The Heart of the Learning 2.0 Matter
by A.D. Detrick
Time Magazine recently announced its “Person Of The Year” for 2006. The winner: You. More specifically, anyone who provides content to the World Wide Web. In the issue, Time profiled a number of high-profile “Citizens of the New Digital Democracy” and discussed their successful rises to 'net prominence. One of the most interesting facets of the profiles is that none of the people profiled have turned their efforts into anything materially tangible. None have used their 'net experiences to nab cushy jobs or glamorous contracts or book deals or an appearance on “Oprah”. Yet they continue to regularly add quality content to the Web.
It strikes me as more than serendipity that – at a time when training departments search for ways to make training more engaging – we find a fast-growing segment of the population who regularly offer expertise and insight. To anyone. For free.
While I am by nature skeptical of claims that say “what works well in situation A will work equally well in Situation B”, I found this issue of Time to be enlightening. While there were neither metrics or processes included in the text, the issue clearly illuminated the idea that many people who have valid information to share will share that information without having to be compensated for it. For me, the issue validated the very heart and soul of collaborative, open learning environments.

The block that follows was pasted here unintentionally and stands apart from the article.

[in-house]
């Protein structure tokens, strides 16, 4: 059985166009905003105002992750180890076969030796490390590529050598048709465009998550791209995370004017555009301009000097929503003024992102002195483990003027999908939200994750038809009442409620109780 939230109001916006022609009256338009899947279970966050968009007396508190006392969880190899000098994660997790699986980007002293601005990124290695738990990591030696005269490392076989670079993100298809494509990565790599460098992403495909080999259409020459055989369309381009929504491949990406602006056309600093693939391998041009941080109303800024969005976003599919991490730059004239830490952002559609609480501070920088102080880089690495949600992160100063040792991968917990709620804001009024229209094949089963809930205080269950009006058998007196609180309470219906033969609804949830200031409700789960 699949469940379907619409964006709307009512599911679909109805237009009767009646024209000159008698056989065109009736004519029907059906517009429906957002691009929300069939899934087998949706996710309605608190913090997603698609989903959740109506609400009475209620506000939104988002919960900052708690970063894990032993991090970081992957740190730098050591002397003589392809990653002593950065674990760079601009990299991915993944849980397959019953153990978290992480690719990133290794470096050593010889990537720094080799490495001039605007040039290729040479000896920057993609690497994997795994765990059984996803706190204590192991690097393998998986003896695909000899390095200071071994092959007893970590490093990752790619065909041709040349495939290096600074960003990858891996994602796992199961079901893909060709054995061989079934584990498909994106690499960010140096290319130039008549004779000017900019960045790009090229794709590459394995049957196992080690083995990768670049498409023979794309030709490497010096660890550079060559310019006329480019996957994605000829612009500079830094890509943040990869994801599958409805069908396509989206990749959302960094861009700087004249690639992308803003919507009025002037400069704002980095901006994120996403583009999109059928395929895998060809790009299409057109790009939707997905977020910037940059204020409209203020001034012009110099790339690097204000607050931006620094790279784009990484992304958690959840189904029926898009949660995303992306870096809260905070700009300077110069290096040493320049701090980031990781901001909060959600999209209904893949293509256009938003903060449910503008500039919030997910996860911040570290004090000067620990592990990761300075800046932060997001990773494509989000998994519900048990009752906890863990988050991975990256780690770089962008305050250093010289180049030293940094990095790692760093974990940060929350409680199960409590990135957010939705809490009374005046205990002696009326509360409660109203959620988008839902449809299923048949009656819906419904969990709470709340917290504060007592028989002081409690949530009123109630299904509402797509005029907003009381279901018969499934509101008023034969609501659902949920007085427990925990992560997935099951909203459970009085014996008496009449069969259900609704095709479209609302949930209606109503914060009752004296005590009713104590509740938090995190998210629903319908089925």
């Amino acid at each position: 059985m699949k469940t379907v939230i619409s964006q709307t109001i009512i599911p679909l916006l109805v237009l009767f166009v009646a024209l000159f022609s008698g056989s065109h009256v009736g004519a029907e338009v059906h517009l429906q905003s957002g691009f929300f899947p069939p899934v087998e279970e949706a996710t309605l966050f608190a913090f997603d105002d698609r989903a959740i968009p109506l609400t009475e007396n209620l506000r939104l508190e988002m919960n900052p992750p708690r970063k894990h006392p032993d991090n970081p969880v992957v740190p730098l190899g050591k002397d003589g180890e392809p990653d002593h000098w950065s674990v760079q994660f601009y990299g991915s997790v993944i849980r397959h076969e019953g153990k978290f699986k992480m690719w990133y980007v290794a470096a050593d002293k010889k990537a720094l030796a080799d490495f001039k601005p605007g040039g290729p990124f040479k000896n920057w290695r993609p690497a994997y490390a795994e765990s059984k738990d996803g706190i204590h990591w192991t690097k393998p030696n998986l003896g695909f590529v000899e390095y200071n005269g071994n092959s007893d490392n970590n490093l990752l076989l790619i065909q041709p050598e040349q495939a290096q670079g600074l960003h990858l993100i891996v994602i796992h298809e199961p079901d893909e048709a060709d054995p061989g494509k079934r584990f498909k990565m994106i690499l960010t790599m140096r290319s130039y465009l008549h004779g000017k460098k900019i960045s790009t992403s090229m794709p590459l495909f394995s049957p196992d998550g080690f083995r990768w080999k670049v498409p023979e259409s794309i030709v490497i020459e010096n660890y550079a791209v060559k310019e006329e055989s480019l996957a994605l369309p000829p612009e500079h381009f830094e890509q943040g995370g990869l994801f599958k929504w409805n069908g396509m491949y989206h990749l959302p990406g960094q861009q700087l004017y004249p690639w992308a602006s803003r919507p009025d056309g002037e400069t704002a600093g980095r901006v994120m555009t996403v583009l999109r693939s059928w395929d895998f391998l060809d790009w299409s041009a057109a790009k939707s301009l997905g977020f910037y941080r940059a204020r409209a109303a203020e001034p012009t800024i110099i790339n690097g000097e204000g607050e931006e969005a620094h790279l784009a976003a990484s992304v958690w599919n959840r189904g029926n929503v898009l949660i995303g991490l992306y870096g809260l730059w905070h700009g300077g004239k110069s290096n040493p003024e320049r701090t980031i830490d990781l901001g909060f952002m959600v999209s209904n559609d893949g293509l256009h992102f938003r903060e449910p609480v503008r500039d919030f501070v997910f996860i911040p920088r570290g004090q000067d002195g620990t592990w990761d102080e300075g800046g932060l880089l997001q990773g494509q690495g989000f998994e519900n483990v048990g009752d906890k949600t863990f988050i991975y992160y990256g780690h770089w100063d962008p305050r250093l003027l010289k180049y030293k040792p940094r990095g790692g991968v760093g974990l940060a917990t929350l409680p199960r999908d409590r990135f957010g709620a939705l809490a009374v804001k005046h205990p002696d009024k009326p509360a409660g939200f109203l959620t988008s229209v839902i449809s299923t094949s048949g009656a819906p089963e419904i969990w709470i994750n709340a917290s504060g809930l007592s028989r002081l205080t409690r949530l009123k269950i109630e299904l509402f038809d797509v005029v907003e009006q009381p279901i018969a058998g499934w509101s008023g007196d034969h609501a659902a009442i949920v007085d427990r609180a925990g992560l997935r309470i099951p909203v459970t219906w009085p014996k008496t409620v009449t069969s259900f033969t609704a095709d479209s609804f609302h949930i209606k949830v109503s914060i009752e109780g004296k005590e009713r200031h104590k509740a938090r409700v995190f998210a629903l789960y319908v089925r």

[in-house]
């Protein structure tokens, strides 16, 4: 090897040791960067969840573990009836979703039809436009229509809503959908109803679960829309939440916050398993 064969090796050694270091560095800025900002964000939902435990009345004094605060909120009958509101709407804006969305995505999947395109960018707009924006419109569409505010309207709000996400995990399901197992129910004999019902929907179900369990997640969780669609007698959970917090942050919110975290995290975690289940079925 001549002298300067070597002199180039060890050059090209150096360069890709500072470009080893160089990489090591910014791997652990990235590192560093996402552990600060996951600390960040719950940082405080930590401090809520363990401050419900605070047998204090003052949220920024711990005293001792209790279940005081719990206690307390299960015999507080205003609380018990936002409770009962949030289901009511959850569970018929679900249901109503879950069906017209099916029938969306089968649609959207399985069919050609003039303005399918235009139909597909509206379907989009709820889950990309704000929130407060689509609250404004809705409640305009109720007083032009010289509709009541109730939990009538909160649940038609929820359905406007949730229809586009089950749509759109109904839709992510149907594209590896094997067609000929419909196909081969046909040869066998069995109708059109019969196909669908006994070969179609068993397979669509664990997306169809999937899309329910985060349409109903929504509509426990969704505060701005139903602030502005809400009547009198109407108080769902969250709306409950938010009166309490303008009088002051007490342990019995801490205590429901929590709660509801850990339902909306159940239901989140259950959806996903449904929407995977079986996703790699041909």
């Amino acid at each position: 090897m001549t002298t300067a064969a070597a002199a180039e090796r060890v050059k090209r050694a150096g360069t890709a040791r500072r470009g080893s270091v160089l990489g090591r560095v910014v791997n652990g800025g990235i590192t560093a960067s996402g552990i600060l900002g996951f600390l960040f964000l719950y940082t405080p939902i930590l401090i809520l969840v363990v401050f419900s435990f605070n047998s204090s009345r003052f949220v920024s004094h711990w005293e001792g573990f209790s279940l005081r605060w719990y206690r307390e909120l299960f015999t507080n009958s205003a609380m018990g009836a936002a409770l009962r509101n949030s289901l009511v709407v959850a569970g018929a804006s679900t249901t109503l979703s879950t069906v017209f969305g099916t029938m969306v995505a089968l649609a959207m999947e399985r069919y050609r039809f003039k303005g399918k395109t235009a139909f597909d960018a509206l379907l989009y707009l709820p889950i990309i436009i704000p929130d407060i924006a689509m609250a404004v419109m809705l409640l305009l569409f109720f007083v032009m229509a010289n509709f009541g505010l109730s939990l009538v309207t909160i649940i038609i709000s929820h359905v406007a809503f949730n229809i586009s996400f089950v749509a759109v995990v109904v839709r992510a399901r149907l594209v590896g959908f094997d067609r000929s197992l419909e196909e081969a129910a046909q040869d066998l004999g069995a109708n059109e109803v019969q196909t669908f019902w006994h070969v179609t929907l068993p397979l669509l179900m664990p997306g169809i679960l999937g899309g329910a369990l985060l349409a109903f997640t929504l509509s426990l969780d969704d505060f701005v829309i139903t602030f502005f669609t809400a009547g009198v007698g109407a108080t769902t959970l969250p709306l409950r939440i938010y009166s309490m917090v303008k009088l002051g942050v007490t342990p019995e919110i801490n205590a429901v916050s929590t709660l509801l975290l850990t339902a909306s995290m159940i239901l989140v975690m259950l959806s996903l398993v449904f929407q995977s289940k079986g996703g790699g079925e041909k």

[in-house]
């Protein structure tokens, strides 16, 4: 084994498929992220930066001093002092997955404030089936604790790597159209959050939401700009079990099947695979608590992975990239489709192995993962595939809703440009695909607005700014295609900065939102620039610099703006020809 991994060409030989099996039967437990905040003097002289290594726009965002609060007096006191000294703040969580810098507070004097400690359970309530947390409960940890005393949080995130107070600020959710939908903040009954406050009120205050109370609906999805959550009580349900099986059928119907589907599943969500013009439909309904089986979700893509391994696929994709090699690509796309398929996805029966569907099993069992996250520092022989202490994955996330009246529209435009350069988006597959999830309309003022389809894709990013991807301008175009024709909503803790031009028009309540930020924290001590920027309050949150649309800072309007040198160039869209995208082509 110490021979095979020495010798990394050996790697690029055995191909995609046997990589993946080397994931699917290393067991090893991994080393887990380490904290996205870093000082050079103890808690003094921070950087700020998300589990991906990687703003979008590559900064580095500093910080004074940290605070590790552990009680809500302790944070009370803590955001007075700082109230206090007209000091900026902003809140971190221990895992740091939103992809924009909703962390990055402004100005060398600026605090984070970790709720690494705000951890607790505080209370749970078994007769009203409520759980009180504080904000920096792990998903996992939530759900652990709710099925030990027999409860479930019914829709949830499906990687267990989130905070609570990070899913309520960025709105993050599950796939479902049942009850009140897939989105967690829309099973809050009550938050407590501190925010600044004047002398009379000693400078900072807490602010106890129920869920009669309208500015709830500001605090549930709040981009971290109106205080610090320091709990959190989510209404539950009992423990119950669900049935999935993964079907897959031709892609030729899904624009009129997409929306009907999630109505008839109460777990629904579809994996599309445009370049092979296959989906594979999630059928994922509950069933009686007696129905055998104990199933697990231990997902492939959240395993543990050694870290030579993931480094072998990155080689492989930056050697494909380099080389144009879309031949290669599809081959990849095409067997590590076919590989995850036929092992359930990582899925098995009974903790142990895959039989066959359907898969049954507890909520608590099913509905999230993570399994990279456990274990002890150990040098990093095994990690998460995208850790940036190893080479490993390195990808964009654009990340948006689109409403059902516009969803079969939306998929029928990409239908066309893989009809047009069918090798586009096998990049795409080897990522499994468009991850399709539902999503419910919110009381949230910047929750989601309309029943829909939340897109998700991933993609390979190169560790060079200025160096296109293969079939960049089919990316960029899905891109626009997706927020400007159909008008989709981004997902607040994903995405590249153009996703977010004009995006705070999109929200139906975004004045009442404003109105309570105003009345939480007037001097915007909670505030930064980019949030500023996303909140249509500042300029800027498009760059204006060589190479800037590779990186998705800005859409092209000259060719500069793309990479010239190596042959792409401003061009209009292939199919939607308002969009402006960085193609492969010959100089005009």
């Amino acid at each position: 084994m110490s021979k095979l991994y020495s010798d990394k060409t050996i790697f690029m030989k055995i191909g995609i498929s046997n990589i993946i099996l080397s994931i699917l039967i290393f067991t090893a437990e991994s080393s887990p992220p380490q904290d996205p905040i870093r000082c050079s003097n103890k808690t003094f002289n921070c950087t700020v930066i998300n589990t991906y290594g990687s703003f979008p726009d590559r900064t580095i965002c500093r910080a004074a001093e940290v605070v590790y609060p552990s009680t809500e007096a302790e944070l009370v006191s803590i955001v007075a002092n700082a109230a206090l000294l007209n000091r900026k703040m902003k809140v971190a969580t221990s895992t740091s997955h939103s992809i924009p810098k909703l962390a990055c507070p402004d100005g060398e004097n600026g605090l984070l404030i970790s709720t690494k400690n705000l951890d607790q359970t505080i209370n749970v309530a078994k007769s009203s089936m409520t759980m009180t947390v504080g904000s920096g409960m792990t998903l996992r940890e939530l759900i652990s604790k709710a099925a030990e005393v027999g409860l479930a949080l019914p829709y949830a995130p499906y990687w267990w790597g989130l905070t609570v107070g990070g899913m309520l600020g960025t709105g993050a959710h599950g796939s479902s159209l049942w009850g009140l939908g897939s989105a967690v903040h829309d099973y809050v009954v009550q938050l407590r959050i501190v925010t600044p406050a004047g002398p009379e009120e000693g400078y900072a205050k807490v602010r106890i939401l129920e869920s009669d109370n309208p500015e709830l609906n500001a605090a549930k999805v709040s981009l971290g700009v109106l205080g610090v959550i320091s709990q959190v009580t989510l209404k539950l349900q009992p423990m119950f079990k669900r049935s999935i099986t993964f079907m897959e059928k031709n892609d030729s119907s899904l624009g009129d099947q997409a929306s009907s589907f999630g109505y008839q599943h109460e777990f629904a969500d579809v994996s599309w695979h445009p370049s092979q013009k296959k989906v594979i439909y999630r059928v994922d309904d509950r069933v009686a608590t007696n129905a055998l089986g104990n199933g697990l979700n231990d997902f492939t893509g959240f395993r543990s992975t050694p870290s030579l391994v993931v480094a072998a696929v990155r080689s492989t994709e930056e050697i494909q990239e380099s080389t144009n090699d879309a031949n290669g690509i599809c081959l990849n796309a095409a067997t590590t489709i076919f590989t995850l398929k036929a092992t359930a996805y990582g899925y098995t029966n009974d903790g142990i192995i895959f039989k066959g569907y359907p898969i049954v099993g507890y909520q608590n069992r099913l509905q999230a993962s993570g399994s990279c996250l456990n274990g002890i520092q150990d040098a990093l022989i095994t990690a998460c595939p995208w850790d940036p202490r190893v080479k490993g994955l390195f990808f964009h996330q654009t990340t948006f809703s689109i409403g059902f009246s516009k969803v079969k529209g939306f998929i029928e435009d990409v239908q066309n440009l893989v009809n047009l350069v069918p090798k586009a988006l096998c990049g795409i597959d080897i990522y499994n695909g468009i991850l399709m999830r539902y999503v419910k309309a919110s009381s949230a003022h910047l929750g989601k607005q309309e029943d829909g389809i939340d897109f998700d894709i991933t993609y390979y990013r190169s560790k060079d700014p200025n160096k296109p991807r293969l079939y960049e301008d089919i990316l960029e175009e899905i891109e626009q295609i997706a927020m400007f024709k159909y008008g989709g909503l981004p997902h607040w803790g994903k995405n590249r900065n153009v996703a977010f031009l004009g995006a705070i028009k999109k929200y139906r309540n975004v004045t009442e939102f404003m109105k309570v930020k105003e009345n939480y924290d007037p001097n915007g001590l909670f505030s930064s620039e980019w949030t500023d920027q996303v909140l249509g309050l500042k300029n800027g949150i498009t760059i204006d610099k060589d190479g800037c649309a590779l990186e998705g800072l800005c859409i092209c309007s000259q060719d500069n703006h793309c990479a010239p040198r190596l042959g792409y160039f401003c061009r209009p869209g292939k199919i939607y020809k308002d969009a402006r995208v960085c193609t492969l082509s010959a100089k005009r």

I think one of the key hurdles companies fear when implementing collaborative learning environments has been concern over the accuracy/validity of information. In other words, “can we entrust the editing of important procedures to everyone? What if a disgruntled employee or a hacker or a lunatic gets hold of those procedures and messes them up?”
Certainly, those fears may be somewhat valid. But those fears should also be tempered with a realistic counterpoint, similar to what was profiled in Time: people with valid information to share and a forum by which to easily share it will consistently rise to the occasion. They will add value where it is needed. They will clean the errors and they will fill the gaps. Maybe not everybody will do this, but generally, more than enough will. And they'll do it without asking for pay raises or fancy titles. If the Time article shows anything, it shows that people share information because – simply – sharing information makes them feel good.
Which makes collaborative learning far more than a “new fad in training”. Instead, it seems to be a collision that occurred when collaborative technologies finally caught up with an innate sense of human altruism. It's technology making possible something humans have believed in for millenia.
And within that altruism is some real potential for the future of our industry. And the natural beliefs at the heart of it all is a reflection of much of what is good and just in this world. It's a belief system to be embraced.
A.D. Detrick, PMP, is a Senior Technology Lead for a Fortune 25 corporation. He is a coordinator for the Central Ohio ASTD Technology Forum and frequently consults on instructional design/technology solutions.